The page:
Fig. 1. Diagram of Formaggio Kitchen’s “sweets section.” The display consists of five panels: (1) cookies and European chocolate bars, (2) caramels and other candies, (3) dessert toppings (e.g., fudge sauce), (4) craft chocolate bars (outlined in red), and (5) candy bars and bonbons.

Placed in the right corner, craft chocolates first appear only in the corner of a customer’s eye, making them noticeably less visible than other items. This relative inaccessibility thus favors the considered, deliberate consumption promoted by the craft chocolate movement: their bars are intended to be sought out specifically and savored slowly for their “unique” flavors, rather than being instantaneously gobbled “impulse buys” (Vreeland & Pacyniak, 2010). Yet, while ideologically consistent, craft chocolates’ cached location arguably limits their commercial success. Casual or novice cacao consumers cruising the store’s “sweets section” can easily pass these bars by, instead grabbing the more visible European bars or ornately boxed bonbons.

The density of Formaggio Kitchen’s craft chocolate selection reflects another challenge faced by contemporary American chocolatiers: an increasingly “flooded” market. While neatly organized, bars are tightly spaced (Fig. 2), with less than one-half of an inch between each.

Slide2Fig. 2. The craft chocolate selection in Formaggio Kitchen. Note that the section is placed off to the side, outside of consumers’ direct line of vision, and has relatively limited space.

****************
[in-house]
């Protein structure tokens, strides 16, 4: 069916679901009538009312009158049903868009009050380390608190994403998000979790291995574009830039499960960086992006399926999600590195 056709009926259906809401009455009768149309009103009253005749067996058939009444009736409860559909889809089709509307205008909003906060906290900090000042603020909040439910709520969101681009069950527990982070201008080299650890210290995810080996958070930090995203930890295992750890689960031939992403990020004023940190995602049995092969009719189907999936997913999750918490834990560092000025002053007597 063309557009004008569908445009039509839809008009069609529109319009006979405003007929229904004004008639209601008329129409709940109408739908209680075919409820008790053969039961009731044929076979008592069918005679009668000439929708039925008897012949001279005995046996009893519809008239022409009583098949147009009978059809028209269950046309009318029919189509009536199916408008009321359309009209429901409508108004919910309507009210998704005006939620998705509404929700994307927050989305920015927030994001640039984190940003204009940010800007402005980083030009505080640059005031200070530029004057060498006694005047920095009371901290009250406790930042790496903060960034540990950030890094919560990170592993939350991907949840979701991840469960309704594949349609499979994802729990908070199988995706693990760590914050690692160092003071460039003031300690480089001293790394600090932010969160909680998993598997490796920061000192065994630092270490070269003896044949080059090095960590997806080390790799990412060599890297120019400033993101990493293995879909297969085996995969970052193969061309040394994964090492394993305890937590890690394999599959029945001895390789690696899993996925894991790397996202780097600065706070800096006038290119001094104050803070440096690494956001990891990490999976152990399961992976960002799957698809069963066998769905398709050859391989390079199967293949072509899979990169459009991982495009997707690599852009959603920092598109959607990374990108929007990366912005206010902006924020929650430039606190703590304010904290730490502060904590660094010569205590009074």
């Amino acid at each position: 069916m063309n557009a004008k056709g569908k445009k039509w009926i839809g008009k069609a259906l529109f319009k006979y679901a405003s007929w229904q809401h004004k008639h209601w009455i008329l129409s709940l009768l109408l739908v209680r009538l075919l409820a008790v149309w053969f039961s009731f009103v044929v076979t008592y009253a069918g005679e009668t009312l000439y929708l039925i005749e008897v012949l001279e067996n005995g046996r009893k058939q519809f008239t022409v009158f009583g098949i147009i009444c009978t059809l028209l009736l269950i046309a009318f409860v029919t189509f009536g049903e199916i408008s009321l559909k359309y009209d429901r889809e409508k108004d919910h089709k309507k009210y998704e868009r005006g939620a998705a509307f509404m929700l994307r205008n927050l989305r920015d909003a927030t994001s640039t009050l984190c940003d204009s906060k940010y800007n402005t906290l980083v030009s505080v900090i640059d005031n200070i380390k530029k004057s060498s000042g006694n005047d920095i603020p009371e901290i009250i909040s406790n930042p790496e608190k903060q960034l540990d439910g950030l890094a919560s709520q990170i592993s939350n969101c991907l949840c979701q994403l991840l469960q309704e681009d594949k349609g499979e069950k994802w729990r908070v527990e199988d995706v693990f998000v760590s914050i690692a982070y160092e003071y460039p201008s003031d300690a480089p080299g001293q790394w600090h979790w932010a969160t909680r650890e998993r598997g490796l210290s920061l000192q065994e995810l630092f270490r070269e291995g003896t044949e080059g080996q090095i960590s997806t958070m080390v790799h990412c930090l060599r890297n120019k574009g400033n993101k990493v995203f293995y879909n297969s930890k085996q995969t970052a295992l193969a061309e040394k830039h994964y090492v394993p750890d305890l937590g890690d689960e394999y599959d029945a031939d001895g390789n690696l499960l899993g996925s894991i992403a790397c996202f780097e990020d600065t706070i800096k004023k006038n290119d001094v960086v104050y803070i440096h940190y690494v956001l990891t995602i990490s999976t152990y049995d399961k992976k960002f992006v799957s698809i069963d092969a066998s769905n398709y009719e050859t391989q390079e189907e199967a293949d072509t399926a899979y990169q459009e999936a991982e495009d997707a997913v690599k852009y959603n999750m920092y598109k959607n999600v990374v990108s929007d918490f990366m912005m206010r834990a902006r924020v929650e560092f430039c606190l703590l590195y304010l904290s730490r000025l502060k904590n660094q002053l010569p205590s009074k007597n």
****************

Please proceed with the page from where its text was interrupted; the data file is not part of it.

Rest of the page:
Given both their labor-intensive production and expensive price, craft products understandably account for at most 14% of total chocolate sales in the United States (Williams & Eber, 2012). Further, the recent “explosion” of small manufacturers has made this already small market dangerously cramped, with more than 30 American craft chocolate companies founded since 2005 alone (Williams & Eber, 2012). Ironically, this rise in craft chocolate production hinders retail and purchase, threatening makers’ goal of making their products available to “every American” (PRWeb, 2008). As bars are largely sold at small, specialty stores, where shelf space is already limited, buyers are increasingly faced with difficult decisions. Stating that she is “not at a position to bring it all in,” Hallman notes that introducing a new producer invariably requires removing an existing one. “Fine flavor” alone is thus insufficient; to be “brought in,” a bar must surpass those which are currently stocked. The result is a slim 10% acceptance rate for fledgling chocolatiers. In addition to constraining buyers, this “flooded” market can discourage consumers. Individuals may find the “dizzying array of fine flavor options from around the world, each with its own taste and story,” to be “madness” – and, given the bars’ high cost, decide that trying a new brand is not worth the risk (Williams & Eber, 2012). Though Hallman’s choosiness minimizes customer confusion at Formaggio Kitchen, it nevertheless remains a risk. As the closely packed bars attest, preventing overflow demands continual and increasingly stringent curation.